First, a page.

Toy Car Production Could Come to Tolyatti

It’s not exactly Christmas in Tolyatti, but the home to ailing carmaker AvtoVAZ got a bit of welcome news Tuesday when the Industry and Trade Ministry and a top toy maker said they were planning to create a new production cluster there.

AvtoVAZ workers treated the news with a healthy dose of skepticism, and everyone involved conceded that the project was in its planning stages. But the proposal — which comes as the state is looking for ways to cope with failing factories to prevent social unrest — could help diversify Tolyatti’s economy away from a reliance on the auto giant.

“We plan to create a complex of factories and a design bureau to produce high-quality, inexpensive toys in Tolyatti and create more jobs,” Grand Toys chairman Alexander Molvinsky said in an interview Tuesday.

“What we need is long-term loans, which we hope the government could help us get, subsidized rent prices and a simplified certification procedure for our products. They could be anything from toy cars to bicycles,” he said.

The Tolyatti-based company, founded in 1999, imports toys from Belarus, China and Poland, and sells toys made in Russia through its chain of 50 Begemot stores in as many regions. Molvinsky said the backing from the Industry and Trade Ministry, which has been looking to boost the country’s light industry, came as a surprise.  

The thought of building a production cluster first came to Molvinsky two years ago, and he made a proposal to the National Association of Toy Producers.

“We hadn’t heard from the association until last night, when they told us our project had been supported by the government,” he said. “While the economy was booming, not that much attention was paid to us. But when the crisis comes, you get to the smaller scale.”

The Industry and Trade Ministry said Tuesday that the government had approved Molvinksy’s projects and that they would get state support.

Earlier this year, the government promised to buy 1 billion rubles ($32 million) of national handicrafts to support the industry, following an emotional plea from nesting doll producers and others to help them survive the crisis.

“This is all at the very early stages. We still have to work things out,” a ministry spokeswoman said, adding that she could not say whether the ministry was ready to provide all the support Grand Toys was seeking.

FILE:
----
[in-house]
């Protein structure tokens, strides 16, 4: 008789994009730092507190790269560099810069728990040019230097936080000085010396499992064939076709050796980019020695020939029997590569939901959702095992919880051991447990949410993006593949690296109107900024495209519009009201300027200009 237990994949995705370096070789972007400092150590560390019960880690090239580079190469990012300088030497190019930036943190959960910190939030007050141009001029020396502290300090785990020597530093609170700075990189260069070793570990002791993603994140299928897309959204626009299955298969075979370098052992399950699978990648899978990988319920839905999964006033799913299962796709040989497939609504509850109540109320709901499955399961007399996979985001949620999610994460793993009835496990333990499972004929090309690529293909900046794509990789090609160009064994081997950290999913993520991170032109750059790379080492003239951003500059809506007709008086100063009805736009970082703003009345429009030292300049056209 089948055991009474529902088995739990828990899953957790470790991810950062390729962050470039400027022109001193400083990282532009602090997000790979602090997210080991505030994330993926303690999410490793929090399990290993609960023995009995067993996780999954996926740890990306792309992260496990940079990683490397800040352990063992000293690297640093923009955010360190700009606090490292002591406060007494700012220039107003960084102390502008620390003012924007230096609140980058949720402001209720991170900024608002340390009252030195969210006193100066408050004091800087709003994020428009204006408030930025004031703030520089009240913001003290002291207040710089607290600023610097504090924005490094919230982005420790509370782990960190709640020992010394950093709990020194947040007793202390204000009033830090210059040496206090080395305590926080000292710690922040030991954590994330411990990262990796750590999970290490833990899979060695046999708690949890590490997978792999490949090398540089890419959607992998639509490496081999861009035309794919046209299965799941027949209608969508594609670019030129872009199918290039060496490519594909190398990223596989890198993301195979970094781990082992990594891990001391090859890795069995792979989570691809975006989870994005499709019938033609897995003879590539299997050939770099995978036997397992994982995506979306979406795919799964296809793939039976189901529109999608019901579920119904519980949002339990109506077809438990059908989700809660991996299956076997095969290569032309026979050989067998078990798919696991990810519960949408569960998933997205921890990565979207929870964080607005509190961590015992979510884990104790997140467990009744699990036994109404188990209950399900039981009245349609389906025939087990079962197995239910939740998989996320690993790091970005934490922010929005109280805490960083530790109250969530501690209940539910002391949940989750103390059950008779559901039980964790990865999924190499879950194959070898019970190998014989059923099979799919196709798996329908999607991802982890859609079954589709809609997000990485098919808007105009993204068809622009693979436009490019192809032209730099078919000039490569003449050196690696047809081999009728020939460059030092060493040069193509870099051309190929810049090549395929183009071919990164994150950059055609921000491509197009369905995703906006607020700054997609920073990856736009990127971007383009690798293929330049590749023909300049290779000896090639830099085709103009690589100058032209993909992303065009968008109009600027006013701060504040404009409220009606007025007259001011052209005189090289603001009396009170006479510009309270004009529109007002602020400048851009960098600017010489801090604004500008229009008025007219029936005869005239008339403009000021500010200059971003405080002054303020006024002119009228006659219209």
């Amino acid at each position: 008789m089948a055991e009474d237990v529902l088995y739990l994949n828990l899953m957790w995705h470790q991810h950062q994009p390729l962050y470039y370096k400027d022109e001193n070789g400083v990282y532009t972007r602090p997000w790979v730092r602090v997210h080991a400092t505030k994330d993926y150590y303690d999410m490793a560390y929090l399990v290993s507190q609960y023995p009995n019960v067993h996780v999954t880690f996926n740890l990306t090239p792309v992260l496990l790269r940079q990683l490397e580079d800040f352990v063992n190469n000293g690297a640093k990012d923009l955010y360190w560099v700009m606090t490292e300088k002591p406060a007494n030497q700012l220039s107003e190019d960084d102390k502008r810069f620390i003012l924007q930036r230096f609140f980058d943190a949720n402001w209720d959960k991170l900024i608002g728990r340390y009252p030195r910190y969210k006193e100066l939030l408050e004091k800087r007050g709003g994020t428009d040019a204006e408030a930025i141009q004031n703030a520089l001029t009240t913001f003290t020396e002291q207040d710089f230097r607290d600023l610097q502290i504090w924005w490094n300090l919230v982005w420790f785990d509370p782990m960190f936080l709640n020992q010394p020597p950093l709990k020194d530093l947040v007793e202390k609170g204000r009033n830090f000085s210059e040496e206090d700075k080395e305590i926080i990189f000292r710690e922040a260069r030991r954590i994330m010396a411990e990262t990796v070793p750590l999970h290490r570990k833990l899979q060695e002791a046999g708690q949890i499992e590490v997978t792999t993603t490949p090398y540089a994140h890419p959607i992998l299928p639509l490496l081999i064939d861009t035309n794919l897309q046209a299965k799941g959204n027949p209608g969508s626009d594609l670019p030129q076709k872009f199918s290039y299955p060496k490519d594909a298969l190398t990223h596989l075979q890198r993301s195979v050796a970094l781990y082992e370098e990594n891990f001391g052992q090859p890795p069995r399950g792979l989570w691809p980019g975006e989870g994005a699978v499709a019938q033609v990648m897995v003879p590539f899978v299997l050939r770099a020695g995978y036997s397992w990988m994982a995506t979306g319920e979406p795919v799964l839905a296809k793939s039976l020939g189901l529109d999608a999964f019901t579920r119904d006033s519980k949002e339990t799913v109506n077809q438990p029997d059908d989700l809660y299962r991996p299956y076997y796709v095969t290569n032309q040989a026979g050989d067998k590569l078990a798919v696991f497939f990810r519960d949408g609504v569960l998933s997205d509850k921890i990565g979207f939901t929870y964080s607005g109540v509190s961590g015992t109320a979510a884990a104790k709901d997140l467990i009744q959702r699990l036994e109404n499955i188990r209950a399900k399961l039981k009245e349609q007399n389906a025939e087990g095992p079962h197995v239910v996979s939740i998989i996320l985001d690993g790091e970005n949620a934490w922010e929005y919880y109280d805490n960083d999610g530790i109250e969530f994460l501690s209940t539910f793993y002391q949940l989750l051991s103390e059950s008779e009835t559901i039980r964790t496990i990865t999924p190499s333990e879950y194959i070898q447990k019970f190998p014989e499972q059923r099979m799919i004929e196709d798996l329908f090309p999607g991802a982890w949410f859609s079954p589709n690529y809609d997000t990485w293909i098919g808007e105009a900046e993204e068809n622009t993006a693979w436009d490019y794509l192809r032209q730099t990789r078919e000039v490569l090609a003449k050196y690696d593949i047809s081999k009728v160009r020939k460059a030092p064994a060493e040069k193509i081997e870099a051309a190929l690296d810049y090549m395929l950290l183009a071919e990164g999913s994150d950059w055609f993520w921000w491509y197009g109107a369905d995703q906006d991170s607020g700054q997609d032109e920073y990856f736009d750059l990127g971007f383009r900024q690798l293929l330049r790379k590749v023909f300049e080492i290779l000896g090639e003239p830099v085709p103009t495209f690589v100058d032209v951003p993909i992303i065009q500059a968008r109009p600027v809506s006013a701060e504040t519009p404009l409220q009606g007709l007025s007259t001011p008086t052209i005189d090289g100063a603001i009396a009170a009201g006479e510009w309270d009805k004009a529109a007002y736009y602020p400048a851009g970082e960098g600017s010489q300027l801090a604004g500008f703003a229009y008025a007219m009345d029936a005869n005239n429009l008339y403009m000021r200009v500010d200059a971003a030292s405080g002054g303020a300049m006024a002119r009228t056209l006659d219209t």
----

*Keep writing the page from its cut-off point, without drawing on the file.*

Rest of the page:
The project became public Monday, when Deputy Industry and Trade Minister Stanislav Naumov mentioned it in a speech at a conference for small businesses.

“The aim of the cluster’s creation is to replace imported goods, decrease the prices for toys and make competitive and efficient goods,” Naumov said.

He said the government planned to increase the volume of Russia’s market for toys and other children’s goods by 50 billion rubles ($1.6 billion) to 170 billion rubles by 2012.

Workers at the country’s largest carmaker, however, did not share his optimism.

“The idea seems ridiculous,” said Alexei Gorodnov, 31, who works at AvtoVAZ’s press shop. “Anyway, China will still make toys better and cheaper than we will. And I don’t believe the government will give enough support to the startup businesses. I don’t believe in anything now, frankly.”

Many workers at the plant are in a similar mood after AvtoVAZ, Tolyatti’s largest employer, said it planned to fire 5,000 workers from its staff of 100,000 by the end of the year. In a sign that the figure could still rise, the Health and Social Development Ministry said in a statement Tuesday that it would create 20,000 jobs in the Samara region “specially for AvtoVAZ employees.”

AvtoVAZ’s three main owners are state corporation Russian Technologies, French automaker Renault and investment bank Troika Dialog, with stakes of 25 percent each.

The car factory’s workers are welcome at the toy factories, Molvinsky said. “It is not that difficult to retrain a carmaker to be a toy maker,” he said. “We may employ a few thousand people at our cluster.”

He said he could not give exact investment figures or number of jobs because he still had to write a business plan.

Potential participants in the cluster said they were ready to move as soon as the park was built.

“If favorable conditions such as low rent and good distribution channels are created for us, we are ready to move to Tolyatti,” Lyudmila Balgurina, chief executive of Tula-based toy maker Detskaya Igrushka, said Tuesday.

“Our sales are down 50 percent, and getting together with other producers would mean beating the crisis for us.”